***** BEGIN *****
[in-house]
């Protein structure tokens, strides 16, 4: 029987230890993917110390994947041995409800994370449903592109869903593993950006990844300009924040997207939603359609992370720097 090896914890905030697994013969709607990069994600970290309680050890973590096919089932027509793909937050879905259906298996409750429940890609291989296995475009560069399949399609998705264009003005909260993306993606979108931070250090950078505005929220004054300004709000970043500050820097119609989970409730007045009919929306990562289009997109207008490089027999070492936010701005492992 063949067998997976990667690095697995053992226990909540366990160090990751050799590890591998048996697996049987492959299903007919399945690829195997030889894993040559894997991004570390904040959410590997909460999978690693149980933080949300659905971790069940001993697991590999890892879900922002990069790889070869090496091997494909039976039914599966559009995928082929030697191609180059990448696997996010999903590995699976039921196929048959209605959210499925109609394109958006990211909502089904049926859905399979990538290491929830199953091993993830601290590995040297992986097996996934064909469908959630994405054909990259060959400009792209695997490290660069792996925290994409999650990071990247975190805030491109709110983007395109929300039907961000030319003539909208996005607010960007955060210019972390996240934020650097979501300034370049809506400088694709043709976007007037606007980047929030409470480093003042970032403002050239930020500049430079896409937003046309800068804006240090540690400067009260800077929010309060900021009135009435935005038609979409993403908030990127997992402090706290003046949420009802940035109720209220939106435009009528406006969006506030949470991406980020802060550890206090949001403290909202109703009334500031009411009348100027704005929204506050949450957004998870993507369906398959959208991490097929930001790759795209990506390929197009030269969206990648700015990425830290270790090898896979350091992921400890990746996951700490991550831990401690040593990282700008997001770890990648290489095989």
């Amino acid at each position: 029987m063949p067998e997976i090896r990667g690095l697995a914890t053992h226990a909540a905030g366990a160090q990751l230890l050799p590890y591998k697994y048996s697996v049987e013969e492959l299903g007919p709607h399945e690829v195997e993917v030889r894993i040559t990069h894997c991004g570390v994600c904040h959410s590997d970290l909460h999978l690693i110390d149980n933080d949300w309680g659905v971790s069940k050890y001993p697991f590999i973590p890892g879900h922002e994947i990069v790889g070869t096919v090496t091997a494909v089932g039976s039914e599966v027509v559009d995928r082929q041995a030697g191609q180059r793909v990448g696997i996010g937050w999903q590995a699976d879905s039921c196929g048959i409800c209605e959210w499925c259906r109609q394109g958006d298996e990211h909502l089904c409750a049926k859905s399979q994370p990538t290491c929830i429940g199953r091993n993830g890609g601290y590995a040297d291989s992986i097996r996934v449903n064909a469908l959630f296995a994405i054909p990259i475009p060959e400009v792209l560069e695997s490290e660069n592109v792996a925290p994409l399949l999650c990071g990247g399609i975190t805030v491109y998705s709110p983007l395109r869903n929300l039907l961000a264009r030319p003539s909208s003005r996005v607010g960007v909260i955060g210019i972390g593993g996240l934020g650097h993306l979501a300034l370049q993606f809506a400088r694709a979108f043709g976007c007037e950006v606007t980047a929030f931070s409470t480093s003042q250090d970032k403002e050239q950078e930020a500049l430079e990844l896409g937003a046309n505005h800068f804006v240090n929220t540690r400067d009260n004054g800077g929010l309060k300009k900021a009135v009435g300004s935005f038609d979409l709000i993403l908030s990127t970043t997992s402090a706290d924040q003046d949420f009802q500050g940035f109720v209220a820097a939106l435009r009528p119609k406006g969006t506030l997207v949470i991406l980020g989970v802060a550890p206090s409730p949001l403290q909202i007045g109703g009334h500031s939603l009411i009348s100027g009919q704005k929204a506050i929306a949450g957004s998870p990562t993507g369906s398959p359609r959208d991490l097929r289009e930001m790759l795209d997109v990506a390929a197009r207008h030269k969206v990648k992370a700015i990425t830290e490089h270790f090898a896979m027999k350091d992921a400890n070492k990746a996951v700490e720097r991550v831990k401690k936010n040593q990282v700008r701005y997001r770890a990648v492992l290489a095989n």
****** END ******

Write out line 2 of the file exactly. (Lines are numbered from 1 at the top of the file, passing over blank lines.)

């Protein structure tokens, strides 16, 4: 029987230890993917110390994947041995409800994370449903592109869903593993950006990844300009924040997207939603359609992370720097 090896914890905030697994013969709607990069994600970290309680050890973590096919089932027509793909937050879905259906298996409750429940890609291989296995475009560069399949399609998705264009003005909260993306993606979108931070250090950078505005929220004054300004709000970043500050820097119609989970409730007045009919929306990562289009997109207008490089027999070492936010701005492992 063949067998997976990667690095697995053992226990909540366990160090990751050799590890591998048996697996049987492959299903007919399945690829195997030889894993040559894997991004570390904040959410590997909460999978690693149980933080949300659905971790069940001993697991590999890892879900922002990069790889070869090496091997494909039976039914599966559009995928082929030697191609180059990448696997996010999903590995699976039921196929048959209605959210499925109609394109958006990211909502089904049926859905399979990538290491929830199953091993993830601290590995040297992986097996996934064909469908959630994405054909990259060959400009792209695997490290660069792996925290994409999650990071990247975190805030491109709110983007395109929300039907961000030319003539909208996005607010960007955060210019972390996240934020650097979501300034370049809506400088694709043709976007007037606007980047929030409470480093003042970032403002050239930020500049430079896409937003046309800068804006240090540690400067009260800077929010309060900021009135009435935005038609979409993403908030990127997992402090706290003046949420009802940035109720209220939106435009009528406006969006506030949470991406980020802060550890206090949001403290909202109703009334500031009411009348100027704005929204506050949450957004998870993507369906398959959208991490097929930001790759795209990506390929197009030269969206990648700015990425830290270790090898896979350091992921400890990746996951700490991550831990401690040593990282700008997001770890990648290489095989």